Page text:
Labour Party policy on Brexit is precariously balanced. Many party members and MPs would love nothing less than to reverse Brexit completely. At the same time, the party knows it is unlikely to regain power without winning back the many working-class voters who voted to leave the EU.
As a result, and perhaps understandably, the leadership strategy has been one of studied ambiguity – pledging to their Brexiteer voters that they will respect the referendum result, whilst hinting to their Remainer activists at the possibility of staying in the Customs Union and Single Market.
At some point, the party will have to take some firmer decisions and there is currently an ongoing and very loud campaign to persuade the leadership to commit to remaining part of a customs union with the EU.
It would be an odd tactic for a progressive party. The point of the Customs Union is that every country is forced to impose the same tariffs on imports from countries outside the EU, supposedly with the intention of protecting domestic companies.
An obvious downside of remaining in the Customs Union would be to prevent the UK developing better trade deals with non-EU countries, many of whom are in the fastest growing parts of the world. But at least as important for Labour should be that it is consumers who, quite literally, pay the price through high-tariff items such as food, clothing and footwear being made expensive.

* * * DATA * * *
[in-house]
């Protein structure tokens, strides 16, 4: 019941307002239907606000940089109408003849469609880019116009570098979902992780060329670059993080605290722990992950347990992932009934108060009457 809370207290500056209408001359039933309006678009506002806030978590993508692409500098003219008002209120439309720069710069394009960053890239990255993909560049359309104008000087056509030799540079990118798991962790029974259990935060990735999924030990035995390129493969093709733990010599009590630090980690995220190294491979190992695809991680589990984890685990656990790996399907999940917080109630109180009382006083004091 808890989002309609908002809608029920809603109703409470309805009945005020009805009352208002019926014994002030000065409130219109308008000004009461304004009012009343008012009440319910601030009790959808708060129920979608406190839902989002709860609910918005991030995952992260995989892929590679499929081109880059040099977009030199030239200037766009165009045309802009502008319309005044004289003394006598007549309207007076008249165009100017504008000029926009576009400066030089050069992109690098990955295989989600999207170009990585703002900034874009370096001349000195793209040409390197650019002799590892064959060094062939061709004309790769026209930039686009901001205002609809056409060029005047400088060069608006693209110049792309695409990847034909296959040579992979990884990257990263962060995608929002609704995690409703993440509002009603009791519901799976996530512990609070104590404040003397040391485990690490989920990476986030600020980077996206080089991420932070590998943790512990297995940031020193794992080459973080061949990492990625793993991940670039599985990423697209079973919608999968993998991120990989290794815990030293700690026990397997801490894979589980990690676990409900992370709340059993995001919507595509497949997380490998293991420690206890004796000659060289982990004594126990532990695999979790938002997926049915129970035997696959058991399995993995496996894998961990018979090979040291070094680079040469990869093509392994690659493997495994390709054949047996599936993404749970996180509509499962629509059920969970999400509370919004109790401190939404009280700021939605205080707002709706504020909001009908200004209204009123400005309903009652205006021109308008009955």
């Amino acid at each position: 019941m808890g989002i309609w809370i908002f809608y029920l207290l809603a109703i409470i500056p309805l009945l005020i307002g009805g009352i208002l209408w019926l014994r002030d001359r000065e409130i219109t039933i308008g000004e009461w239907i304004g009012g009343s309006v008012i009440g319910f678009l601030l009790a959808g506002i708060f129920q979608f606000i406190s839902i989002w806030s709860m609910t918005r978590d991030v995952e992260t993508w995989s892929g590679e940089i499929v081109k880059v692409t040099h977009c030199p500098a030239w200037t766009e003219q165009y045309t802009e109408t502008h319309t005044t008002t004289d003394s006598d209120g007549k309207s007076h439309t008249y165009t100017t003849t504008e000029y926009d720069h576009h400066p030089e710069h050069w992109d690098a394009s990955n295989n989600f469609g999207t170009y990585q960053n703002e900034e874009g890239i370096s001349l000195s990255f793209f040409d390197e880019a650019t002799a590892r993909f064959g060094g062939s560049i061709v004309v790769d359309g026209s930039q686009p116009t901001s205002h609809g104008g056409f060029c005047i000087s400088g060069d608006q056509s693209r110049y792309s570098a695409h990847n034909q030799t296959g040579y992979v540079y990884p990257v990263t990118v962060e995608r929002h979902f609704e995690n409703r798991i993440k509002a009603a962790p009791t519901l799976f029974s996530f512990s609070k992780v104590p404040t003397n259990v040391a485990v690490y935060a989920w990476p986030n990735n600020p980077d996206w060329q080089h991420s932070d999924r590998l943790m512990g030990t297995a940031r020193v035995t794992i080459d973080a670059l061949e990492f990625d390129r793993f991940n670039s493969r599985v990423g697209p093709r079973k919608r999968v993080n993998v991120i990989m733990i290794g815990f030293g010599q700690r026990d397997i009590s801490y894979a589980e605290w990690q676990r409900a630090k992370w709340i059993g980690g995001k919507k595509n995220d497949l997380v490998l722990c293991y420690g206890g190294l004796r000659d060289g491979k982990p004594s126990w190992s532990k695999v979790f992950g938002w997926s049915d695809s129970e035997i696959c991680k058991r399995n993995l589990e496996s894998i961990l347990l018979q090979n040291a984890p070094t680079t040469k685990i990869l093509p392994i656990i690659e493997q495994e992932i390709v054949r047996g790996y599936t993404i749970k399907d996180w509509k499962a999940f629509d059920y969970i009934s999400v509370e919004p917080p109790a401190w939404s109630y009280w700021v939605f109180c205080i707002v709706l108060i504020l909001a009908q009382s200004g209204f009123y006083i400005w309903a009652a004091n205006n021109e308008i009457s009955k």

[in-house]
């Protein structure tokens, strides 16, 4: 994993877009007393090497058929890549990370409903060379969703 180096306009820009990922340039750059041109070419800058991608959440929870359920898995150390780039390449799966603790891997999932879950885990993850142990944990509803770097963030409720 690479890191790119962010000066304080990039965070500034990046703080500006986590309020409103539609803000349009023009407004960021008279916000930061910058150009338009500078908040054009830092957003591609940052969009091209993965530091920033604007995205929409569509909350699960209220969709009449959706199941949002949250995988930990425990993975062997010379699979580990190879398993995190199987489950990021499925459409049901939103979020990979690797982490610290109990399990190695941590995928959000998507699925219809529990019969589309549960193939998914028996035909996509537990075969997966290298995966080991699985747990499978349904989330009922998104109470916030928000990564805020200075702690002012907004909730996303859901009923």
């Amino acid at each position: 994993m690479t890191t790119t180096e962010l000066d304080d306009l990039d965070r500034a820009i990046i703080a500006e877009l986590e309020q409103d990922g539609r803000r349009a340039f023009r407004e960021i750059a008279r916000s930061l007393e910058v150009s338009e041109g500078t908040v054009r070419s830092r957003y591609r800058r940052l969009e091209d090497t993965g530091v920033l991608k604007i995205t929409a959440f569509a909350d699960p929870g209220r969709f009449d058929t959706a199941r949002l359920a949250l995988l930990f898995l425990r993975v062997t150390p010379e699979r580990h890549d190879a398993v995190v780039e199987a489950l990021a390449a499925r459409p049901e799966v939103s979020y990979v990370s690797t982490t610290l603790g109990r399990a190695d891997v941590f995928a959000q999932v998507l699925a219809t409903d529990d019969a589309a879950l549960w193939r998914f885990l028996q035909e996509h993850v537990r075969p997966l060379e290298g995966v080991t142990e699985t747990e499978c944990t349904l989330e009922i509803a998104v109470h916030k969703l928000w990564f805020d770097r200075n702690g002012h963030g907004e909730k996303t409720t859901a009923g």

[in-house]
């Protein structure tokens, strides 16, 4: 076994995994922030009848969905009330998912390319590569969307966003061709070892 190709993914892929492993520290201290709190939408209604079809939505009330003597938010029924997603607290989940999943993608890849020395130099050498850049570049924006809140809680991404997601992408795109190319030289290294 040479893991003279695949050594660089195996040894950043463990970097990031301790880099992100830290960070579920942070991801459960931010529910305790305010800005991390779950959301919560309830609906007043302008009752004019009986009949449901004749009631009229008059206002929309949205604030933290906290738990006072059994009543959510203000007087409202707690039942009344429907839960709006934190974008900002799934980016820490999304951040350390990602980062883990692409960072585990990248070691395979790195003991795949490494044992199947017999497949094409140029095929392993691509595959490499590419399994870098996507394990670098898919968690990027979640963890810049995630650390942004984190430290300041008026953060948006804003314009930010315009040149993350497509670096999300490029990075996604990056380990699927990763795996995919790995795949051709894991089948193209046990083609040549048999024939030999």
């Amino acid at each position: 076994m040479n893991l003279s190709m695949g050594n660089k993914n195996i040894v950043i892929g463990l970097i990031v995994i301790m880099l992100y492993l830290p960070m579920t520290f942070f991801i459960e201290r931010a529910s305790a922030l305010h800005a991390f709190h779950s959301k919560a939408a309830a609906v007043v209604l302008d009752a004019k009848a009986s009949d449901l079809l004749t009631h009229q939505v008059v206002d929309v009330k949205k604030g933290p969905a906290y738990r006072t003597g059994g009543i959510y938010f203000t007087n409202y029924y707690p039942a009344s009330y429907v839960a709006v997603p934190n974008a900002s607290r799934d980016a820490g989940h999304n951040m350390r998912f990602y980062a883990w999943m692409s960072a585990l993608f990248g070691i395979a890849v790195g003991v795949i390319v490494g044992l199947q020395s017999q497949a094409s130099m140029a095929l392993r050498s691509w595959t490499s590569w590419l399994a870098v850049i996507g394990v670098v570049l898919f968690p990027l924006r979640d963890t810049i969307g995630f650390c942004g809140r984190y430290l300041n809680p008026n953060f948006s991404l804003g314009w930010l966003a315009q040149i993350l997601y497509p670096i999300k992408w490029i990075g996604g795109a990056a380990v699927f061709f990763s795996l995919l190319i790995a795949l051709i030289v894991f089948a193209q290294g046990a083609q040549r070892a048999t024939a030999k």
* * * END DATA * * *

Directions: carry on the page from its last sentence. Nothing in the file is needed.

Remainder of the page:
Unsurprisingly, big business tend to like an approach which forces prices up for their competitors and protects them from new entrants. Protectionism also reduces the incentives for firms to invest in productivity improvements, meaning wages can all too easily stagnate. Prospective Labour voters have surely noted that the CBI, that arch-lobbyist for the interests of big corporates, is leading the charge for the UK to stay in the Customs Union.
It is natural to worry about the effect of imports on domestic industries, but leaving the Customs Union would not mean the UK has to remove all tariffs, only that we can decide what is in the best interest of our industry, workers and consumers. For example, imported trainers currently attract a tariff of 17%, despite it being a product for which there is only a tiny UK manufacturing industry. The main effect is to push up prices of trainers for hard-working families. Similarly, the sight of Spanish orange producers lobbying for continued punishing tariffs on African oranges and lemons leaves a sour taste in the mouth.
To read David Paton’s piece for BrexitCentral in full, click here.